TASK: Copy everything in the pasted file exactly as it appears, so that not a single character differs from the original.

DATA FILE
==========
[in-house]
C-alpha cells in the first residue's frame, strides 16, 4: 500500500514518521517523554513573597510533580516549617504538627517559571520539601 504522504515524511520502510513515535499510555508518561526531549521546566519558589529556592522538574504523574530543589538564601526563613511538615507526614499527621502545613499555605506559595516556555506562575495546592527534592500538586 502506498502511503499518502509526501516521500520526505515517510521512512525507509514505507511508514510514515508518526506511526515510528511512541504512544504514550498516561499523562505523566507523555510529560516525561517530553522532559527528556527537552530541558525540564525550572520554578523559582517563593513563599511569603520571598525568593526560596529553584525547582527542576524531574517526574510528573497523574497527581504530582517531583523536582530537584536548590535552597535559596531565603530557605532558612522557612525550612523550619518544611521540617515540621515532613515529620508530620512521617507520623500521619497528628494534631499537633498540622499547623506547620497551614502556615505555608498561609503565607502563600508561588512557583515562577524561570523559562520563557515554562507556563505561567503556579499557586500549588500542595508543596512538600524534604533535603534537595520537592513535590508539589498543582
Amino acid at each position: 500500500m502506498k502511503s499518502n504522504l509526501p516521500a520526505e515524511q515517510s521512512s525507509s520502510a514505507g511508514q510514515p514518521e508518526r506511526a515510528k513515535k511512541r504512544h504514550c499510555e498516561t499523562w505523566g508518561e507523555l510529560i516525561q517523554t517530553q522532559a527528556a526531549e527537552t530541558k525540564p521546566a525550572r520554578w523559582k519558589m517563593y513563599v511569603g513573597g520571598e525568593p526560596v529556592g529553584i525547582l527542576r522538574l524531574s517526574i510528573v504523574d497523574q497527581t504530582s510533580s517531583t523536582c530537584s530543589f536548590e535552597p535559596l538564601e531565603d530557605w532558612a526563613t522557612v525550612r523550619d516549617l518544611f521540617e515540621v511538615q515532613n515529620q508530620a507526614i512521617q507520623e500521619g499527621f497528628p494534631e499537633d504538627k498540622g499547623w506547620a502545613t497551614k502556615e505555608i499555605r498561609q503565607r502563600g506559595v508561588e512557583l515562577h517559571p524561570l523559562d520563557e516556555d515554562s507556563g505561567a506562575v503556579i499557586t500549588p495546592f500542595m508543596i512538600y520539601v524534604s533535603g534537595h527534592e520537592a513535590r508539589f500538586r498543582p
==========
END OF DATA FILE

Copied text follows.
[in-house]
C-alpha cells in the first residue's frame, strides 16, 4: 500500500514518521517523554513573597510533580516549617504538627517559571520539601 504522504515524511520502510513515535499510555508518561526531549521546566519558589529556592522538574504523574530543589538564601526563613511538615507526614499527621502545613499555605506559595516556555506562575495546592527534592500538586 502506498502511503499518502509526501516521500520526505515517510521512512525507509514505507511508514510514515508518526506511526515510528511512541504512544504514550498516561499523562505523566507523555510529560516525561517530553522532559527528556527537552530541558525540564525550572520554578523559582517563593513563599511569603520571598525568593526560596529553584525547582527542576524531574517526574510528573497523574497527581504530582517531583523536582530537584536548590535552597535559596531565603530557605532558612522557612525550612523550619518544611521540617515540621515532613515529620508530620512521617507520623500521619497528628494534631499537633498540622499547623506547620497551614502556615505555608498561609503565607502563600508561588512557583515562577524561570523559562520563557515554562507556563505561567503556579499557586500549588500542595508543596512538600524534604533535603534537595520537592513535590508539589498543582
Amino acid at each position: 500500500m502506498k502511503s499518502n504522504l509526501p516521500a520526505e515524511q515517510s521512512s525507509s520502510a514505507g511508514q510514515p514518521e508518526r506511526a515510528k513515535k511512541r504512544h504514550c499510555e498516561t499523562w505523566g508518561e507523555l510529560i516525561q517523554t517530553q522532559a527528556a526531549e527537552t530541558k525540564p521546566a525550572r520554578w523559582k519558589m517563593y513563599v511569603g513573597g520571598e525568593p526560596v529556592g529553584i525547582l527542576r522538574l524531574s517526574i510528573v504523574d497523574q497527581t504530582s510533580s517531583t523536582c530537584s530543589f536548590e535552597p535559596l538564601e531565603d530557605w532558612a526563613t522557612v525550612r523550619d516549617l518544611f521540617e515540621v511538615q515532613n515529620q508530620a507526614i512521617q507520623e500521619g499527621f497528628p494534631e499537633d504538627k498540622g499547623w506547620a502545613t497551614k502556615e505555608i499555605r498561609q503565607r502563600g506559595v508561588e512557583l515562577h517559571p524561570l523559562d520563557e516556555d515554562s507556563g505561567a506562575v503556579i499557586t500549588p495546592f500542595m508543596i512538600y520539601v524534604s533535603g534537595h527534592e520537592a513535590r508539589f500538586r498543582p